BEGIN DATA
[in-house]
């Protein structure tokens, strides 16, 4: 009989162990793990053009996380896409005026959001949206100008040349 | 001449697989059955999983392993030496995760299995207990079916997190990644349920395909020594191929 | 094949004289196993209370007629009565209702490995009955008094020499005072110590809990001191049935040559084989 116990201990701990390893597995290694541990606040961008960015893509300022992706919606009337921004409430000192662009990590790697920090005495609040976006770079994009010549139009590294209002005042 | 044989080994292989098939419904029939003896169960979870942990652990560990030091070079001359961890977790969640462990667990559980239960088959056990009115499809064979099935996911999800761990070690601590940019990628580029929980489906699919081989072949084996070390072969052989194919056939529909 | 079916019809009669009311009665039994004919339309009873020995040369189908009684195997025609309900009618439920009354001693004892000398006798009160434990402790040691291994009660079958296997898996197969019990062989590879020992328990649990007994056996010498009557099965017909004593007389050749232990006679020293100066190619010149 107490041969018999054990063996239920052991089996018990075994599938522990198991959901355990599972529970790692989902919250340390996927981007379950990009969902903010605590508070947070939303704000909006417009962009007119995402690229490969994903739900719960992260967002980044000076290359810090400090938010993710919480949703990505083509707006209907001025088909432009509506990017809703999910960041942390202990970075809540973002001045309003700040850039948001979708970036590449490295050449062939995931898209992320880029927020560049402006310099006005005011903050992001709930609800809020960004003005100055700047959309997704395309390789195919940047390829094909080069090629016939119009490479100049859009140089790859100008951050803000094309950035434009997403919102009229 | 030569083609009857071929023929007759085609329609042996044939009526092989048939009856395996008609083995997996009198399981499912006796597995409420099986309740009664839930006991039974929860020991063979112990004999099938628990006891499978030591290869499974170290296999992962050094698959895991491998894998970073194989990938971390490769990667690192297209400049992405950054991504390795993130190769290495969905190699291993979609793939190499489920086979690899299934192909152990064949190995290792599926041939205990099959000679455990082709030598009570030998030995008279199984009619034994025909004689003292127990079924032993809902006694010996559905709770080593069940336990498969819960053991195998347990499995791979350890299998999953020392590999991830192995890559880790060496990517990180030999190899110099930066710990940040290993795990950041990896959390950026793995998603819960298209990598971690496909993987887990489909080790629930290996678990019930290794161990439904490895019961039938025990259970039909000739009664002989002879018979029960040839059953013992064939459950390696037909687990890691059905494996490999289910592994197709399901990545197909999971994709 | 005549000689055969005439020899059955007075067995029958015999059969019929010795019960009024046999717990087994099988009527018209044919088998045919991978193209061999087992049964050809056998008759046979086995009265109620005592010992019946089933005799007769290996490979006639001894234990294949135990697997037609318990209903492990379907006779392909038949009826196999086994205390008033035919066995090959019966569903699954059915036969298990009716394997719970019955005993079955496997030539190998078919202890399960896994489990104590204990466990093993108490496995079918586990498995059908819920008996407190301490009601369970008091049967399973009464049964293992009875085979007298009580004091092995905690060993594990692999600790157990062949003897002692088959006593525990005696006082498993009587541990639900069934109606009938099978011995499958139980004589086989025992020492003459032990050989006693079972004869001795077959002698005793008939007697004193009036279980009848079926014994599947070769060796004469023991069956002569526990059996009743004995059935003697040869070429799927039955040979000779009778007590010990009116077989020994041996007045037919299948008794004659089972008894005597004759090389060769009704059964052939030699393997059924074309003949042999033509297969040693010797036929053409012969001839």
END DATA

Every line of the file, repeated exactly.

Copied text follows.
[in-house]
């Protein structure tokens, strides 16, 4: 009989162990793990053009996380896409005026959001949206100008040349 | 001449697989059955999983392993030496995760299995207990079916997190990644349920395909020594191929 | 094949004289196993209370007629009565209702490995009955008094020499005072110590809990001191049935040559084989 116990201990701990390893597995290694541990606040961008960015893509300022992706919606009337921004409430000192662009990590790697920090005495609040976006770079994009010549139009590294209002005042 | 044989080994292989098939419904029939003896169960979870942990652990560990030091070079001359961890977790969640462990667990559980239960088959056990009115499809064979099935996911999800761990070690601590940019990628580029929980489906699919081989072949084996070390072969052989194919056939529909 | 079916019809009669009311009665039994004919339309009873020995040369189908009684195997025609309900009618439920009354001693004892000398006798009160434990402790040691291994009660079958296997898996197969019990062989590879020992328990649990007994056996010498009557099965017909004593007389050749232990006679020293100066190619010149 107490041969018999054990063996239920052991089996018990075994599938522990198991959901355990599972529970790692989902919250340390996927981007379950990009969902903010605590508070947070939303704000909006417009962009007119995402690229490969994903739900719960992260967002980044000076290359810090400090938010993710919480949703990505083509707006209907001025088909432009509506990017809703999910960041942390202990970075809540973002001045309003700040850039948001979708970036590449490295050449062939995931898209992320880029927020560049402006310099006005005011903050992001709930609800809020960004003005100055700047959309997704395309390789195919940047390829094909080069090629016939119009490479100049859009140089790859100008951050803000094309950035434009997403919102009229 | 030569083609009857071929023929007759085609329609042996044939009526092989048939009856395996008609083995997996009198399981499912006796597995409420099986309740009664839930006991039974929860020991063979112990004999099938628990006891499978030591290869499974170290296999992962050094698959895991491998894998970073194989990938971390490769990667690192297209400049992405950054991504390795993130190769290495969905190699291993979609793939190499489920086979690899299934192909152990064949190995290792599926041939205990099959000679455990082709030598009570030998030995008279199984009619034994025909004689003292127990079924032993809902006694010996559905709770080593069940336990498969819960053991195998347990499995791979350890299998999953020392590999991830192995890559880790060496990517990180030999190899110099930066710990940040290993795990950041990896959390950026793995998603819960298209990598971690496909993987887990489909080790629930290996678990019930290794161990439904490895019961039938025990259970039909000739009664002989002879018979029960040839059953013992064939459950390696037909687990890691059905494996490999289910592994197709399901990545197909999971994709 | 005549000689055969005439020899059955007075067995029958015999059969019929010795019960009024046999717990087994099988009527018209044919088998045919991978193209061999087992049964050809056998008759046979086995009265109620005592010992019946089933005799007769290996490979006639001894234990294949135990697997037609318990209903492990379907006779392909038949009826196999086994205390008033035919066995090959019966569903699954059915036969298990009716394997719970019955005993079955496997030539190998078919202890399960896994489990104590204990466990093993108490496995079918586990498995059908819920008996407190301490009601369970008091049967399973009464049964293992009875085979007298009580004091092995905690060993594990692999600790157990062949003897002692088959006593525990005696006082498993009587541990639900069934109606009938099978011995499958139980004589086989025992020492003459032990050989006693079972004869001795077959002698005793008939007697004193009036279980009848079926014994599947070769060796004469023991069956002569526990059996009743004995059935003697040869070429799927039955040979000779009778007590010990009116077989020994041996007045037919299948008794004659089972008894005597004759090389060769009704059964052939030699393997059924074309003949042999033509297969040693010797036929053409012969001839």